Turn data into actionable information

The information era is not about providing users with new databases tools, it’s about making data meaningful

A difference exists between data and information that is worth knowing about.

Data is what you find in an Excel sheet, SQL table, CSV file, etc. Most of the time it’s represented in a tabular form:

In contrast, Information, is the meaning that one gives to that data. It’s important to understand that the meaning only exists in our brain. In other words it exists for the person who looks at the data. In systemic analysis one says that information is a link between the person and the data (see footnote 1).

An important consequence is that the same data table (say, your Excel file) will convey different information to different people. Not only because it contains lots of columns and lots of lines, also because it tends to be interpreted differently by every person who looks at it.

From data to shared information

While it was not straightforward 15 years ago, these days everyone can create a spreadsheet or database online. Various Software-as-a-Service and No-code tools allow doing that in less than 20 minutes (see footnote 2).

Yet, the challenge is no longer there. For leaders, managers, consultants and teams alike, an important challenge is to turn data into shared information, and to use the latter as a leverage for team alignment and action.

Turning data into shared information might look simple at first glance. You could document the intended meaning of data with full sentences in natural language, for instance, and make sure everyone reads it (ah ah).

From experience though, it’s way more effective to discuss data together:

  • Take the simple habit of displaying (raw) data during team alignment meetings.
  • The differences of interpretations will pop up naturally and trigger interesting discussions.
  • These discussions will build a shared understanding of data, the reality it is supposed to represent.

Towards actionable information

In practice, you rarely need shared understanding for the pure sake of it. What you seek for is team alignment and decisions about the next actions. The thing is that shared understanding is a prerequisite (unless you accept uninformed decisions, of course).

This is not a one-way process though. It’s not as simple as taking data as input and outputting team alignment and decisions. What we observed instead is that building agreement and making decisions requires interacting with data. It’s about discussing, reducing or enlarging scope, deciding importance or urgency, splitting work and/or distributing it according to various criteria, identifying a lack of knowledge, hence lack of data.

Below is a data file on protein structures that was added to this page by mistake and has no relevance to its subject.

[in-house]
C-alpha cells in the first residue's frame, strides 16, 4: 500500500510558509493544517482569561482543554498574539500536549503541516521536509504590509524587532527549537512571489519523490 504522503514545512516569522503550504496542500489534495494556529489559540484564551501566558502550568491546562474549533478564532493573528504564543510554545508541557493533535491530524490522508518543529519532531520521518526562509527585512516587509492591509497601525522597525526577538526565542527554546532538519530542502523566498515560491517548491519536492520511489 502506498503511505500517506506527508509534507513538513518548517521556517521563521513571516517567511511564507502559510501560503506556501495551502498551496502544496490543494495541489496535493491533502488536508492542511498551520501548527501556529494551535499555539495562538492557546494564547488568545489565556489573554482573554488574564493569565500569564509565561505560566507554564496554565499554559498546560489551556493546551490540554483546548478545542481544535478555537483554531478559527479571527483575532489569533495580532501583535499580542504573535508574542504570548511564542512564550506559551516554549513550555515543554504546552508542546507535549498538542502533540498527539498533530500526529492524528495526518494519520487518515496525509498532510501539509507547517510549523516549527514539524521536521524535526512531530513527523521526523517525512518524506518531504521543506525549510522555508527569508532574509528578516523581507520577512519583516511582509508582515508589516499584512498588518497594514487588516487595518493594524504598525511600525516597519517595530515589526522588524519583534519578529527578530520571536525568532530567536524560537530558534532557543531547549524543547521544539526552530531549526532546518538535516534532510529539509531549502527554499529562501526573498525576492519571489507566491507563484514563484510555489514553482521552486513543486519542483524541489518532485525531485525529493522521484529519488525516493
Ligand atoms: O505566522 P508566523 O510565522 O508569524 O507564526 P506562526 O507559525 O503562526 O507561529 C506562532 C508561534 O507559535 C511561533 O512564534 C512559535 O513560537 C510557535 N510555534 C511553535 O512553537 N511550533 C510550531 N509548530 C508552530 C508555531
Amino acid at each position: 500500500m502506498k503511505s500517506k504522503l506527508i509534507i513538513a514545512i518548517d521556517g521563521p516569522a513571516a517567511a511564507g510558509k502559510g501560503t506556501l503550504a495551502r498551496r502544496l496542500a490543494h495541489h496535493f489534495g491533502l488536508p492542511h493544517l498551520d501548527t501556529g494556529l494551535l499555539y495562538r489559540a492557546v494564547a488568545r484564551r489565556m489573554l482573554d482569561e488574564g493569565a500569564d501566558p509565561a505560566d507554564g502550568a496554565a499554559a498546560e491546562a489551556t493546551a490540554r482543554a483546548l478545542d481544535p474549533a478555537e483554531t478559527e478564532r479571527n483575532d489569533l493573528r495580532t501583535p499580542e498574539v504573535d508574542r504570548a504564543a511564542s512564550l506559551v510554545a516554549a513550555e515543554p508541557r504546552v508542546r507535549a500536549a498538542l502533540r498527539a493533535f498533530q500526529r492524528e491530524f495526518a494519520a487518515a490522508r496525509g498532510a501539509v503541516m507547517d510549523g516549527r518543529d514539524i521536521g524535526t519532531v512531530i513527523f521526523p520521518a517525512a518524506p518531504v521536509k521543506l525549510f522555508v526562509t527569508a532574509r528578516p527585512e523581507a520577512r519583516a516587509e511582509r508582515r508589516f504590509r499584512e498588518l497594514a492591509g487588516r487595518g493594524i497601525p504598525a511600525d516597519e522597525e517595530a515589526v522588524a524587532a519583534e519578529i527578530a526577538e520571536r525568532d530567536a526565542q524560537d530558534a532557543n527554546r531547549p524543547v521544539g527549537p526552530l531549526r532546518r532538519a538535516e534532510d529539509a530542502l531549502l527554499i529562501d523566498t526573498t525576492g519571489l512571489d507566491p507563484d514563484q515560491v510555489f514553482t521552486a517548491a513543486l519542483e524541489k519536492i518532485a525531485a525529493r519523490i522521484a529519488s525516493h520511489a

In most teams and despite our digital data tools, the process is highly discontinuous: while the data exists somewhere, it is rarely visualized and actively discussed during team meetings, even less interacted with, manipulated, or enriched in real time. As a consequence, data and scopes/decisions/priorities are kept separate: the latter are documented in minute meetings (at best) while the former is kept unchanged (but keeps being the input of all work on a daily basis).

How to improve?

A weakness of data tables, when displayed, is to make you think that all columns and all lines are somehow equal. In fact, as soon as scoping and decisions are involved, a more effective way to look at data is to:

  • Make a distinction between IDENTITY, GROUPING, INPUT and OUTPUT columns
  • Treat groups of lines instead of individual lines, unless/until there is only a few of them

While IDENTITY columns are often stable across decisions (they identify the subjects of the discussions), the GROUPING, INPUT and OUTPUT columns tend to highly depend on the decisions to make.

  • In Klaro, the IDENTITY columns will be converted to card titles. Cards are the subjects we are talking about.
  • The GROUPING columns are those that help building groups of subjects to be treated/discussed differently. In Klaro you’ll configure the filters bar to have them easily available to reduce the number of cards shown at a given time.
  • The OUTPUT columns are the ones that will be updated as part of the decision process. It’s a good practice to treat only one output column at a time. In Klaro you will typically chose a board configuration allowing to update that column with drag & drop (e.g. a Kanban board).
  • For a given decision (hence an OUTPUT column) the INPUT columns capture information that inform the decision. In Klaro, it’s usual to display those dimensions on cards.

Your favorite spreadsheet or online tool allows filtering lines & hiding columns, so even if you don’t use Klaro Cards, the simple methodology above will already help you improve your processes.

However, our experience shows that a few more ingredients are welcome, such as being able to easily switch the GROUPING, INPUT and OUTPUT columns to handle multiple decisions on the same data, being able to quickly activate filters along the GROUPING columns to capture different focuses as the discussion goes on, or to simply display data in a friendlier way than a table ;)


  1. The problem is well known by software developers who inherit a database written by someone who somehow disappeared and no longer maintains it. The data is there for sure, but it’s meaning is at least partially lost.

  2. This is true when the so-called data model is simple enough. As soon as you feel your data no longer fits a single Excel sheet or table, or need DLookup(s) frequently, you probably need to learn about professional data modeling, or ask an expert for help.